Video of Miniatur Wunderland Hamburg, the largest model railway in the world and one of the most successful permanent exhibitions in Germany.
This in-depth and informational look at trains of all shapes & sizes is a must-have for any train fan.
The series is hosted by real-life Maine train conductor Matt Brown. He’s intense, but fun and has no problem getting his hands dirty in order to become fully involved in the show.
This first season looks at eight of America’s most fascinating locomotives. These include: Coal Trains, Freight Trains, High Speed Trains, the Ice Cold Express, Steam Trains, Overnight Travelers, Circus Trains, and the Transcontinental Railroad.
Each episode brings the viewer inside the world of the men and women who make train travel and transport possible, whether on or off the rails. You also learn about how the industry has evolved over the years and how hi-tech the industry has become since its inception over a century ago.
Each disc contains bonus footage that gives even more insight into the world of trains.
CLICK HERE to purchase this DVD from Amazon.com.
On this warm May afternoon, a patient Williams sits slouched, legs crossed and arms relaxed, donning his vintage CSX railroad company cap littered with miniature train pendants.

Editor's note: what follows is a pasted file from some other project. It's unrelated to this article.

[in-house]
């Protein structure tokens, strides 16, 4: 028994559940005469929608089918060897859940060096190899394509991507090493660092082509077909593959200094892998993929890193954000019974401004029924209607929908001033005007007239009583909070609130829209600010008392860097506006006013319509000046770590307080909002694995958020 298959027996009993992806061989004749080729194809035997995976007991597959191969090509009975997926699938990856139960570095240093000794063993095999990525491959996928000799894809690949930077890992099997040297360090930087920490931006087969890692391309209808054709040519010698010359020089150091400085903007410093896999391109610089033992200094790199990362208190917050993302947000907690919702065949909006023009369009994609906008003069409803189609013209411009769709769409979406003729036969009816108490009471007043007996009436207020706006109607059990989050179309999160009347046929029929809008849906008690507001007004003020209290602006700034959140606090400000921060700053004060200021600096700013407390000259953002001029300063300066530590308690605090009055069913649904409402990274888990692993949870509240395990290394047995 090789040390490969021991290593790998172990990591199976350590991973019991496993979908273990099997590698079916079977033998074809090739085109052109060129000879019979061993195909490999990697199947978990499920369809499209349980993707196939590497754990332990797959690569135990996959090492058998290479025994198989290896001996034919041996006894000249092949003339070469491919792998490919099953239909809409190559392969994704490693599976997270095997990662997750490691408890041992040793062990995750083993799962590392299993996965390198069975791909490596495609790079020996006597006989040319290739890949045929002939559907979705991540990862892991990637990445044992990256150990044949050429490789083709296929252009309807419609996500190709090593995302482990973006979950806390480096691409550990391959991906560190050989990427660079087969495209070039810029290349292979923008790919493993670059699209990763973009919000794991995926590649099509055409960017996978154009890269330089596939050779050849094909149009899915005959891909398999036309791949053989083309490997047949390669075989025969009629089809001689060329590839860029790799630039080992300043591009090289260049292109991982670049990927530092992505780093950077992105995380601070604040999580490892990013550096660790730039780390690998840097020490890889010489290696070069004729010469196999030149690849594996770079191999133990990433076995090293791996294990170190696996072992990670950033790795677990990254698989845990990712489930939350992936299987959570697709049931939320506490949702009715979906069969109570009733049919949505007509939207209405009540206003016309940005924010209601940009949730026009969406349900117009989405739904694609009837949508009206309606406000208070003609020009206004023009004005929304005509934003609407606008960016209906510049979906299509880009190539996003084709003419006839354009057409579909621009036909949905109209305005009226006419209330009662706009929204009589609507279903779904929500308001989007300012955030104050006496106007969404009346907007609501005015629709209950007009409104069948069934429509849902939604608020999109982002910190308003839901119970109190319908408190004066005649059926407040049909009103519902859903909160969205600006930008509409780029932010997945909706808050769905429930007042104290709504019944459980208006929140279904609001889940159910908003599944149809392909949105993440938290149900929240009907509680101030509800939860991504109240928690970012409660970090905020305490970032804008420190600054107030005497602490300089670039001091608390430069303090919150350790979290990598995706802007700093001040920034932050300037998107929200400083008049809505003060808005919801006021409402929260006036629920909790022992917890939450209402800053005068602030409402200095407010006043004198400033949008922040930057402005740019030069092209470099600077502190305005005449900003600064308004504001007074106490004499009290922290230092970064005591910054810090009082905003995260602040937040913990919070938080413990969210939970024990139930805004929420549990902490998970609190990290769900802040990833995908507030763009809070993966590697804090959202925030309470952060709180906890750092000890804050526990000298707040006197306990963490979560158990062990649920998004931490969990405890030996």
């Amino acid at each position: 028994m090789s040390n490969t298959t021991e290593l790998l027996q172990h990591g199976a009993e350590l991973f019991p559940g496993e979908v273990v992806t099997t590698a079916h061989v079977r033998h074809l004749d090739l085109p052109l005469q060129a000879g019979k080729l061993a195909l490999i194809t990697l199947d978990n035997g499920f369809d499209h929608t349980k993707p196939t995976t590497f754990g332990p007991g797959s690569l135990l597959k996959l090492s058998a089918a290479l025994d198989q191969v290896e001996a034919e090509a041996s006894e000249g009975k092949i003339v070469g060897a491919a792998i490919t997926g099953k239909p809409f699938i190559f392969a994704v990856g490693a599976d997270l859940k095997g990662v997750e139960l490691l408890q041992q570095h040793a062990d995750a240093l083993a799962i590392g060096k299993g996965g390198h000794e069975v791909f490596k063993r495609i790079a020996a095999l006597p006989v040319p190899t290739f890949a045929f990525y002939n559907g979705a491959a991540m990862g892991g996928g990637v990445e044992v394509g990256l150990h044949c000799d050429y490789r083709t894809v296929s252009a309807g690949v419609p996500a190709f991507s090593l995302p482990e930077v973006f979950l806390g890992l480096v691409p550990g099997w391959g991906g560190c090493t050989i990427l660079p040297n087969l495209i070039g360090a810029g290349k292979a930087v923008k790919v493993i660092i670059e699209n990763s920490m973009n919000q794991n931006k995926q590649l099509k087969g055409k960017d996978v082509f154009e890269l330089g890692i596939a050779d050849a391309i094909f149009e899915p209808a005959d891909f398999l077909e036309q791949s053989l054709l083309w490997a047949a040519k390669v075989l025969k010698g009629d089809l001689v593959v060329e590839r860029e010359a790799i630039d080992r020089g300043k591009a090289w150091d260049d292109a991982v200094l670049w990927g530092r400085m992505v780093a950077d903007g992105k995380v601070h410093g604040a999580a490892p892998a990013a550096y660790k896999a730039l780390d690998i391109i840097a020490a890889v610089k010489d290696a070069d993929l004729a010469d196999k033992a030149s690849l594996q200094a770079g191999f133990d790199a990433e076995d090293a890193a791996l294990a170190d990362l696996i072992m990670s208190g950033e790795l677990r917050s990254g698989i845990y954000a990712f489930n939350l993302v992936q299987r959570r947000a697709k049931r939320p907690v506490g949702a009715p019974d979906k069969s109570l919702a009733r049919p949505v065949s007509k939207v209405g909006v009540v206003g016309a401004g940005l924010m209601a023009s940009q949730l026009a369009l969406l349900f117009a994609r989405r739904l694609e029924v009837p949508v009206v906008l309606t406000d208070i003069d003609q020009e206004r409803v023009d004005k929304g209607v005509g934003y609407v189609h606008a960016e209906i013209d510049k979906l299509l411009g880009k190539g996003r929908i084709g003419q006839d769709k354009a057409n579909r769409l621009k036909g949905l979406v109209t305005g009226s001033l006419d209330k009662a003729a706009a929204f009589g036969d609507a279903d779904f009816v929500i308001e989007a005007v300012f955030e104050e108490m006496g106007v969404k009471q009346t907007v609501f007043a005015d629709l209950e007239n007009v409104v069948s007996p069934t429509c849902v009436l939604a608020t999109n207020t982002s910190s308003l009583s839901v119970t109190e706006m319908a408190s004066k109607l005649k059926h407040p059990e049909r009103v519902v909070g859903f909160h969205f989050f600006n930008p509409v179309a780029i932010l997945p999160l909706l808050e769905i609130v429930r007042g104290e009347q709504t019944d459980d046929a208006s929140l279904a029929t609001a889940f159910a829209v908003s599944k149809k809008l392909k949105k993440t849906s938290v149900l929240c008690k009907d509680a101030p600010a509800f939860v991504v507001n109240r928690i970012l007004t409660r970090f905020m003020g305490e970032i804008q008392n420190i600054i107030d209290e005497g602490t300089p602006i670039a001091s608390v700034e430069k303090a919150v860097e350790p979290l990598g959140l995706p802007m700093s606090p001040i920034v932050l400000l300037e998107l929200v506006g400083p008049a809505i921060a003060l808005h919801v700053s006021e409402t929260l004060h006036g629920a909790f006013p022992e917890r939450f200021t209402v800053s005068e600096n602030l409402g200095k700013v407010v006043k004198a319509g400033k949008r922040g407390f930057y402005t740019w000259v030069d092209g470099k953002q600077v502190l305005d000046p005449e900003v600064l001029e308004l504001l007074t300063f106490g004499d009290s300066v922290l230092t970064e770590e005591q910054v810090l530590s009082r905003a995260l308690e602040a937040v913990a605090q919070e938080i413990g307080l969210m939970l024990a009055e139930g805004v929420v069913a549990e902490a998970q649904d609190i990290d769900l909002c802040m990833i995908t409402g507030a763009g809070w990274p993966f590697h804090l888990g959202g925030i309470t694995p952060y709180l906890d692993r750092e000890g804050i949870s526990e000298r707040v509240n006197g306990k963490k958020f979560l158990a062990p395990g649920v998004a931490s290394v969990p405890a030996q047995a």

He is waiting for a train.
A scanner, listening for oncoming train signals, crackles in the background as it picks up some conductor chatter.
He waits some more.
“A lot of people in this town thought I was on the kooky side,” said Williams, who is retired from the paper and pulp industry. “But I love it. I’ve loved these trains ever since I was a kid.”
Folkston, Georgia, where Williams lives, is one of many train hot spots nationwide. Here, the blasting train noises are jokingly called “Folkston music.” With up to 60 trains crawling loudly through the quaint town each day, it’s become an attraction for fans eager to collect train images and sounds.
In 2001, Williams, who grew up by a train track, pushed town officials to construct a viewing platform with picnic tables, wireless Internet and a scanner to detect oncoming trains. The Southeast Georgia town reports that at least 12,500 visitors from all over the world visit the platform to watch trains each year.